Nicola Colbran refuses access to the requested documents under s 24A of the FOI Act because the documents do not exist / cannot be found.

So not only did Claire Hammerton Cole lie about the existence of documents relevant to the FOI request, she also managed to eke out 30 extra days to process the FOI request by consulting people about documents that had no relevance to the FOI request.

Example 2 – Claire Hammerton Cole again lies about the existence of documents and claims that time for processing the FOI request must be extended to consult third parties

On 21 March 2022, Mircea made the following FOI request to the Federal Court:

“Please provide access to all the documents (including classification assessments, broadbanding proposals etc) that were provided to Kate McMullan of the Australian Public Service Commission which support her conclusion that allegations of impropriety and, presumably, unlawful conduct in the context of the recruitment of National Judicial Registrars were unsubstantiated because there had been ‘a role review process that had resulted in certain positions being found suitable for either a Legal 2 or (SES1) position, depending on the relative complexity and work load.’”

See: https://www.righttoknow.org.au/request/r....

On 25 March 2022, Claire Hammerton Cole wrote to Mircea stating:

“Your request seeks access to documents that contain personal information about individuals. It appears that the individuals concerned might reasonably wish to contend that the documents are conditionally exempt under section 47F of the FOI Act and access to the documents would, on balance, be contrary to the public interest under the FOI Act. In accordance with subsection 27A(3) of the FOI Act, the Federal Court of Australia (Court) must give those individuals a ‘reasonable opportunity to make submissions in support of the exemption contention’ before making a decision on the release of the documents that contain personal information about those individuals ...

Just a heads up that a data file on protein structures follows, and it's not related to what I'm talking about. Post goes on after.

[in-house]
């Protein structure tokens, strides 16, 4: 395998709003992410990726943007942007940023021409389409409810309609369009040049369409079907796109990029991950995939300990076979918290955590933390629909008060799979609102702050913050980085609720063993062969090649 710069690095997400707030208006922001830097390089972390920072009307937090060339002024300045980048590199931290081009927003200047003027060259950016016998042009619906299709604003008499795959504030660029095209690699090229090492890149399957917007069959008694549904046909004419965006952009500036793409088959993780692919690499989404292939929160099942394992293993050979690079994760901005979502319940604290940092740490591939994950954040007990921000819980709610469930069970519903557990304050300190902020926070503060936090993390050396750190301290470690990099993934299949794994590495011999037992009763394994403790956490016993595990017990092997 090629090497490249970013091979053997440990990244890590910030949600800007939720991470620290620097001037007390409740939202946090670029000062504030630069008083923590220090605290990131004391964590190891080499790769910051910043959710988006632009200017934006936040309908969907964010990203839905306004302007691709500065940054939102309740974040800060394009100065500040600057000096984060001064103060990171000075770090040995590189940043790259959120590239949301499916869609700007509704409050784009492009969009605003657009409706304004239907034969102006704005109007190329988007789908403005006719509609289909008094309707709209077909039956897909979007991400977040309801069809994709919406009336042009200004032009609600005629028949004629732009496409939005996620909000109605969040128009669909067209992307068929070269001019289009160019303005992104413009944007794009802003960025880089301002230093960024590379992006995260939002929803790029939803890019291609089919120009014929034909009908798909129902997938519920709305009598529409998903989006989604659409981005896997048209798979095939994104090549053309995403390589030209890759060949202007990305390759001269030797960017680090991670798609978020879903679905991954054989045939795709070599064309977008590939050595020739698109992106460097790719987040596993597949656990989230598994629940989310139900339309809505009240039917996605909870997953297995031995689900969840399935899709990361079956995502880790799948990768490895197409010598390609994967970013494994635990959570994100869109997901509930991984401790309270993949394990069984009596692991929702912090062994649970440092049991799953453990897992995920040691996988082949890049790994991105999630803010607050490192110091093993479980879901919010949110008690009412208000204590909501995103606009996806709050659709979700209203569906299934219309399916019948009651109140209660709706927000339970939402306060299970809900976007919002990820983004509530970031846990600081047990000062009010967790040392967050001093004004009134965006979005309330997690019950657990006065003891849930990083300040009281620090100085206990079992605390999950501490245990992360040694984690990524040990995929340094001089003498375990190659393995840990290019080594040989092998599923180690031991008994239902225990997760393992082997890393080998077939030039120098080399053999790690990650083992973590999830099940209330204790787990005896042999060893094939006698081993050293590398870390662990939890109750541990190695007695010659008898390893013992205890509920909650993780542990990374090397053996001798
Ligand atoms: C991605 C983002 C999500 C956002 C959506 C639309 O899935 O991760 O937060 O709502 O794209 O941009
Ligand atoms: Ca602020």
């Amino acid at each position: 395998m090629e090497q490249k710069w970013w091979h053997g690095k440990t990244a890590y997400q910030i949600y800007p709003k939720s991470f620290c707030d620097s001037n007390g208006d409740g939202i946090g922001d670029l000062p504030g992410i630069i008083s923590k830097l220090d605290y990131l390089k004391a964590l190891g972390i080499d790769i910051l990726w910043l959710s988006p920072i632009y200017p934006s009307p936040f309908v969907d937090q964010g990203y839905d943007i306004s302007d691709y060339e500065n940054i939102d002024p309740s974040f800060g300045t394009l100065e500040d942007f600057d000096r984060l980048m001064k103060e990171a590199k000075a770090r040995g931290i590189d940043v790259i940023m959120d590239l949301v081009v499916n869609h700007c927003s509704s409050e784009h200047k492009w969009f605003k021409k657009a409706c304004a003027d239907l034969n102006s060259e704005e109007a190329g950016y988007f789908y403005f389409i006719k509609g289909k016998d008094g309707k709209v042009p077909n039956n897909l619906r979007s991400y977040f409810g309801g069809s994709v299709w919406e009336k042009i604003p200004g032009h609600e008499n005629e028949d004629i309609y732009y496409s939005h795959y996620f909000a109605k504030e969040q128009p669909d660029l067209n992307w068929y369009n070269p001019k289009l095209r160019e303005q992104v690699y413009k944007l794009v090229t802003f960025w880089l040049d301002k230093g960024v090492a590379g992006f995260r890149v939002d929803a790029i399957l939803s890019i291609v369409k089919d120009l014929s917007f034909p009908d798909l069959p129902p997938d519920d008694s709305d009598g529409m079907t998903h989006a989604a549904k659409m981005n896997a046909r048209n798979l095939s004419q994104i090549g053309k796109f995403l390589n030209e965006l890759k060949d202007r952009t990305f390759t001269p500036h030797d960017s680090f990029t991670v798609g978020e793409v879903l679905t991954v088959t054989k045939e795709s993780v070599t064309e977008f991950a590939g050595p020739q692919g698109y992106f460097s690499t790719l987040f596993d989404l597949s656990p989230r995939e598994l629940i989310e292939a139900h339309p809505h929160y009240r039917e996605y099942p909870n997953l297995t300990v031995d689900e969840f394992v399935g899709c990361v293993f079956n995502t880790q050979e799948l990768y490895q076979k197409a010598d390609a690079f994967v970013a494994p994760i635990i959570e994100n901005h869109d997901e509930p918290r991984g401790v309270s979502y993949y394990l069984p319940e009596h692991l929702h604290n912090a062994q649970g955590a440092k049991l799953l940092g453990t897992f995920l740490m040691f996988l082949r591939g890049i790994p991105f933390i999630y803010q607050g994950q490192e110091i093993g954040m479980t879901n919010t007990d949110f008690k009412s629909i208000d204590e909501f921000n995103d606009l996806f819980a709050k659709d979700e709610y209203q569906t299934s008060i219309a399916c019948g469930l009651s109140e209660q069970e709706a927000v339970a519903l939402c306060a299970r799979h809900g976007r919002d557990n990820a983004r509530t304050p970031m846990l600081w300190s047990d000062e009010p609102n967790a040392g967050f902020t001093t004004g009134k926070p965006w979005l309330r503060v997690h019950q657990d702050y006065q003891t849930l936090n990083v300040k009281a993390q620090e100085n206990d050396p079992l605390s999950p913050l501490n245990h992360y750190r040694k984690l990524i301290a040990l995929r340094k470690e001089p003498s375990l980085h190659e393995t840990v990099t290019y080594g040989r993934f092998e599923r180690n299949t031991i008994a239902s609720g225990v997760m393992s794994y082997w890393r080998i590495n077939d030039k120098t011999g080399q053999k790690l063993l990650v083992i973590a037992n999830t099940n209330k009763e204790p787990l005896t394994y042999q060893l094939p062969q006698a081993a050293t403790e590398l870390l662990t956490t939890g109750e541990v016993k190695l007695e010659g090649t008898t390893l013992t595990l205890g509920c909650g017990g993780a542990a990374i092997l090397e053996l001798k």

For this reason, the Court has determined that the requirements of section 27A of the FOI Act make it appropriate to extend the period for processing your request by a further period of 30 days in accordance with subsection 15(6) of the FOI Act.”

See: https://www.righttoknow.org.au/request/r....

On 20 May 2022, Claire Hammerton Cole writes to Mircea stating that Mircea’s request for access to the requested documents have been refused because it is contrary to the public interest to provide the requested documents.

See: https://www.righttoknow.org.au/request/r....

On 21 May 2022, Mircea seeks review of Claire Hammerton Cole’s FOI decision.

See: https://www.righttoknow.org.au/request/r....

Mircea’s reasons merit reproduction and are set out below.

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Your decision does not make much sense.

Please pass this on to the person who conducts Freedom of Information reviews.

I am writing to request an internal review of Federal Court of Australia's handling of my FOI request 'Role review processes in the Federal Court for National Judicial Registrars'.

You will note that I asked the Federal Court, much as I did the APSC, for all documents (including classification assessments, broadbanding proposals etc) that were provided to Kate McMullan of the Australian Public Service Commission which support her conclusion that allegations of impropriety and, presumably, unlawful conduct in the context of the recruitment of National Judicial Registrars were unsubstantiated because there had been “a role review process that had resulted in certain positions being found suitable for either a Legal 2 or (SES1) position, depending on the relative complexity and work load.”

What does this mean? It means that the documents I am asking for are:

1. documents that were provided to Kate McMullan; and
2. are evidence that “a role review process that had resulted in certain positions being found suitable for either a Legal 2 or (SES1) position, depending on the relative complexity and work load.”

First, in your decision you claim that the documents are exempt for, among other things, having personal information.

That immediately raises red flags.

You should know that "role reviews" are reviews of roles. To put it in terms that you will understand, an assessment of a role is not an assessment of a person. It is an assessment of the groups of duties relative to the Commissioner's work level standards. It is impersonal. It has nothing to do with an individual or individuals.